BTW if you are daunted by the amount of SAS related information out there I would highly recommend Google Reader. I switched a few months ago and since then have been able to skim read a lot more resources, in a lot less time, from any device at hand (iPad, Android phone, MacBook, Linux notebook etc.) and being a web app all the devices are always in sync with each other. I’d be lost without it now.

Updating the ExcelXP Tagset via the URL Access Method

Every now and then I need to update the version of the ExcelXP tagset for a SAS® 9.1.3 platform installation.

SAS programmers use the SAS Output Delivery System (ODS) and ExcelXP tagset to generate good looking multi-sheet Microsoft Excel files (in XML format). This tagset has gone through a number of versions so the version you have installed could be an old one. The installation I saw today had v1.28 whereas the latest available version is v1.86 (as of today).

The options available for updating the version of the ExcelXP tagset are documented in SAS Usage Note 32394: Installing and Storing Updated Tagsets for ODS MARKUP at

I usually modify the main SASHELP.TMPLMST so the updated version is available for the entire SAS platform installation. This involves manually downloading the latest ExcelXP tagset PROC TEMPLATE code from and then running the downloaded code using a small %include wrapper as shown in the usage note.

Today it occurred to me that I could combine the steps, modifying the %include wrapper to automatically download and execute the latest tagset code from the SAS web site using the URL access method.

Here is the code I used to automate the tagset update process:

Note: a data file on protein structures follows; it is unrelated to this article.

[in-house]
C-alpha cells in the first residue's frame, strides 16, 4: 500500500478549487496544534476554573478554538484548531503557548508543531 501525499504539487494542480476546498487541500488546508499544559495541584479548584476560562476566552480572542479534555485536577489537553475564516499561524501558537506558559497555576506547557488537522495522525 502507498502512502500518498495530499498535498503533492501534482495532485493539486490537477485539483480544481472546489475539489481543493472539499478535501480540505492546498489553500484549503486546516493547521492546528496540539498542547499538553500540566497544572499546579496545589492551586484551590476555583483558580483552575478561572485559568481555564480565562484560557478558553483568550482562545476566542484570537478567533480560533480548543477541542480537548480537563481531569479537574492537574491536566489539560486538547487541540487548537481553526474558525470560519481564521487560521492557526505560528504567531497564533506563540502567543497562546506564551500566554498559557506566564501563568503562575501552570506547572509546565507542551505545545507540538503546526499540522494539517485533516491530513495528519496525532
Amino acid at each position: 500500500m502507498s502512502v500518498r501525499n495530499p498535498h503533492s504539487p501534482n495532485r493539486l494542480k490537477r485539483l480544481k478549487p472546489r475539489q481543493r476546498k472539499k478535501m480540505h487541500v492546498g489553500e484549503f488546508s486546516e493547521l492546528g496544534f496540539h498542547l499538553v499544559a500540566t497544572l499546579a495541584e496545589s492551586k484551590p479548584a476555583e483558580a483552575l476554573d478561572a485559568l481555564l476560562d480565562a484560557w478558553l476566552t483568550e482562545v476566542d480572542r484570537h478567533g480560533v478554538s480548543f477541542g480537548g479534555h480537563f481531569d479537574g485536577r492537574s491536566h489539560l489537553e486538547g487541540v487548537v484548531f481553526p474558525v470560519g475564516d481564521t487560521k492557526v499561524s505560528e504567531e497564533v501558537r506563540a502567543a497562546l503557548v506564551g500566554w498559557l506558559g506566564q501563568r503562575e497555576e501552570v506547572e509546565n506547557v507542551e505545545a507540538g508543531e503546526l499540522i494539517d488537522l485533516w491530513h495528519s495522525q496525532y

filename xlxpurl url "";
ods path sashelp.tmplmst(update);
%include xlxpurl;
ods path reset;
filename xlxpurl clear;

Further information about the URL access method (for SAS 9.1.3) can be found in the SAS OnlineDoc page for the FILENAME Statement, URL Access Method at

Whilst this code removes the manual step of downloading the code and providing the download location in the %include wrapper, there are a few things you might want to consider before using it:

  1. Automatically downloading and running code from an internet site using the URL access method with %INCLUDE is potentially very dangerous. Whilst the URL in the code above currently points to a valid SAS web site location for the latest ExcelXP tagset code this may not always be the case. Consider what you might be %include-ing if the ExcelXP tagset code is ever moved (a 404 error page?) or the code at that location changes (such as in an unlikely worst case scenario where your providers DNS is compromised and is directed elsewhere!). Of course these concerns also exist with manually downloaded code but with manually downloaded code you do have the opportunity to review the code before it is executed – assuming you take that opportunity :)
  2. The server or workstation you run the code on needs to have internet access. If you need to use a proxy server you will need to specify additional options on the initial filename statement.
  3. Are you sure the version you are downloading and installing is the version that is required (and has been tested with any existing ODS code)?

After having read the caveats above you might decide that although this might have been an interesting exercise, it may not be appropriate for you to use. I fully understand any such reservations. Although I will probably use this code again myself, I will only do so after first checking the URL provides valid ExcelXP tagset code from the machine it is going to run on.

Finally, if you want to find out which version of the tagset you have installed you can use the following code:
filename xlxptmp temp;
ods tagsets.excelxp file=xlxptmp;
ods tagsets.excelxp close;
filename xlxptmp clear;

After I had run the automated update the version check code generated the following log fragment:
NOTE: This is the Excel XP tagset (SAS 9.1.3, v1.86, 04/15/08). Add options(doc='help') to the ods
statement for more information.